Lady Hotspur is a big, sprawling fantasy that delves in to the relationships and humor and politics of Henry IV, Part I that obsessed me for nearly twenty years. But throughout every round of writing and revision I tried to keep that core tension present: Hal and Hotspur loving and hating and loving and fighting each other. In the original text, Hal says to Hotspur that he will take everything Hotspur was and make it part of himself through necessary violence; in my adaptation, Hal says to her Hotspur, “What if I love you so well it changes the very landscape of our world?”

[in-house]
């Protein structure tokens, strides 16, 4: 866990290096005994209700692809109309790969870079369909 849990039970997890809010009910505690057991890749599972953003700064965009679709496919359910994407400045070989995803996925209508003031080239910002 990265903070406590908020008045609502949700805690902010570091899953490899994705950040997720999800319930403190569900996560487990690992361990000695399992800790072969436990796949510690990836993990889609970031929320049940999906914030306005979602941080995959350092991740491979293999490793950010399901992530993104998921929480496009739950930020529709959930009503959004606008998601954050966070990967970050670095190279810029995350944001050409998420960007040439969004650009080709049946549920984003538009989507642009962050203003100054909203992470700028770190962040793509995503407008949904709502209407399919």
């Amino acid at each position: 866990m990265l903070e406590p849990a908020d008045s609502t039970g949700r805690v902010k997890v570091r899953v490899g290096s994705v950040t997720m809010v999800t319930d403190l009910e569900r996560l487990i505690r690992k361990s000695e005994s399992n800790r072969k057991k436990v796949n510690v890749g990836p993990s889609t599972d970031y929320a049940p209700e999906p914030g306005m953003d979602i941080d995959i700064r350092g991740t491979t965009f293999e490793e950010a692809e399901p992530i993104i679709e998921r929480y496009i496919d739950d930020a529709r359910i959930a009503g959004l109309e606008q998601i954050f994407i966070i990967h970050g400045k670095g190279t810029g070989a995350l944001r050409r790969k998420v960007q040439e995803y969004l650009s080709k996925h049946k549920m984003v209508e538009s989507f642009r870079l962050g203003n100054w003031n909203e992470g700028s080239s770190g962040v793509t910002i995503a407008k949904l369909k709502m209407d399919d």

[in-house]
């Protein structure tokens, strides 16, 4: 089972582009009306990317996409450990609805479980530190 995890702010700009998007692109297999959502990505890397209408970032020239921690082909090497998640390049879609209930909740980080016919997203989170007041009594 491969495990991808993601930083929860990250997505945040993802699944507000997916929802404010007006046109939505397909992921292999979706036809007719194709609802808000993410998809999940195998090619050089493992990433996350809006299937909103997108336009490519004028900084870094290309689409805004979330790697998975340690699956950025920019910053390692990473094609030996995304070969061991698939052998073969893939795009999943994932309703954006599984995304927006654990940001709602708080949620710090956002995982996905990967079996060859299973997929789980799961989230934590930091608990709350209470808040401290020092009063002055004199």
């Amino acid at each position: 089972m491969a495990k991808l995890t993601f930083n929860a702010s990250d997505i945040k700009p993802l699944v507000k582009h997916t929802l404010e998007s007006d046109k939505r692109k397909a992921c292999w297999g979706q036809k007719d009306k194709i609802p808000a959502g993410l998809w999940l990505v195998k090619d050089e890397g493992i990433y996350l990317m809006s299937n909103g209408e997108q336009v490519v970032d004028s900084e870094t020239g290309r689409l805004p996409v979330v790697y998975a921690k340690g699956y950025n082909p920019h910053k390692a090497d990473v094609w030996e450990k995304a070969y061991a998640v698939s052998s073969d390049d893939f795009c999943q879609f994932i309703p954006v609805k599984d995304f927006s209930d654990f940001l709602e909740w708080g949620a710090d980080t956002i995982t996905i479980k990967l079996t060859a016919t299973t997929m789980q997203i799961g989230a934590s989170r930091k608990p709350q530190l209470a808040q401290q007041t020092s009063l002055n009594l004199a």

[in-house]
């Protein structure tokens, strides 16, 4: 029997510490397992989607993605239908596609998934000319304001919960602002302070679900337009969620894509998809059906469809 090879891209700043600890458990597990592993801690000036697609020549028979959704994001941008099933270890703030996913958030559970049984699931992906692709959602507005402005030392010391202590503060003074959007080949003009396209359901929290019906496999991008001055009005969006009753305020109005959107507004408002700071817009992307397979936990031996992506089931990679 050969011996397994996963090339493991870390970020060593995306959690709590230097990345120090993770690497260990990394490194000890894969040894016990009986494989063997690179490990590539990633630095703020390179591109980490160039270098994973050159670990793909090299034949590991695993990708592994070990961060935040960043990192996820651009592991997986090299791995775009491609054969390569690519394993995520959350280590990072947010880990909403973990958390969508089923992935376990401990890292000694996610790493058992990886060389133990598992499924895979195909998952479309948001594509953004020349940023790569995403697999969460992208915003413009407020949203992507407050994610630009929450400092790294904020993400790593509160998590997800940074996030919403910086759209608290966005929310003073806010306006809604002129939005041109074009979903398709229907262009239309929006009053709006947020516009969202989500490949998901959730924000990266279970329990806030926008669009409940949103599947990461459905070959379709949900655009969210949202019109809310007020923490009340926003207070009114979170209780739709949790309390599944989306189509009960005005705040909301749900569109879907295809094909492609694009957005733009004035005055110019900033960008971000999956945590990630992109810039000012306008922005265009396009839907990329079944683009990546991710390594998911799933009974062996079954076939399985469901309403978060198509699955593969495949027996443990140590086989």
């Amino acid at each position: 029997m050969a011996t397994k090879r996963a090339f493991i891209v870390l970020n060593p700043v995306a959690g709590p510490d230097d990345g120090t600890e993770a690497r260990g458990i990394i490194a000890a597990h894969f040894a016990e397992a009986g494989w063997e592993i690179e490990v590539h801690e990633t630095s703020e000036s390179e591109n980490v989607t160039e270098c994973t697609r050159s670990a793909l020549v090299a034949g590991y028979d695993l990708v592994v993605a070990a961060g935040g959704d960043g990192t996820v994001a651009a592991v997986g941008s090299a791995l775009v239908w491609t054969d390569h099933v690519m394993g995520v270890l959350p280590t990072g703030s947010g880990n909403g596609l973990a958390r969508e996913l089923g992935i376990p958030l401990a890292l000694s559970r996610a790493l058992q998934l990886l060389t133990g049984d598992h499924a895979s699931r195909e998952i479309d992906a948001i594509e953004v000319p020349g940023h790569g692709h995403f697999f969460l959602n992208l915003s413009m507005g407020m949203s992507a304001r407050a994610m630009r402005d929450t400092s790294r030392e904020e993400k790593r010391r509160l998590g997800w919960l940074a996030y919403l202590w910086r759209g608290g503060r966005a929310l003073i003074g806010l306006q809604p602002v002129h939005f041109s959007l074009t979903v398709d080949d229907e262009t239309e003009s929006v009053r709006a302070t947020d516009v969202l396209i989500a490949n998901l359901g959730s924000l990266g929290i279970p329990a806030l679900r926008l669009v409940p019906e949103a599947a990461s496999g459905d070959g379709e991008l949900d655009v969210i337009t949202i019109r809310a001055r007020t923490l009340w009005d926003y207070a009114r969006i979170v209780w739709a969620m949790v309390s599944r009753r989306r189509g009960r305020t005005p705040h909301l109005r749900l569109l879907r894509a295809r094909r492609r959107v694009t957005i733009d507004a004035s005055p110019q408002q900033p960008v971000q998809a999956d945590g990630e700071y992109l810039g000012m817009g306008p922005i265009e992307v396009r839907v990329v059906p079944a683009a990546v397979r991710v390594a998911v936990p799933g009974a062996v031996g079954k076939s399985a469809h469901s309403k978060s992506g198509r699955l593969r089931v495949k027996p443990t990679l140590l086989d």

Both of these positions have a different relationship with power: one is patriarchal and consuming and violent; the other is queer and creative and playful. It’s that difference in approaches to power and the tension of possibility created in their clashing that is at the heart of what I was trying to do by centering queerness in my adaptation.

I hope I at least succeeded in writing a dramatic, wild, and passionate story that engages with the source material in new ways. It’s amazing to me that after twenty years of thinking about a four-hundred-year-old play I can still find so many threads and spaces to pull or inhabit, but I’m happy to be part of the long story of Shakespeare’s plays and what keeps them alive through new interpretations.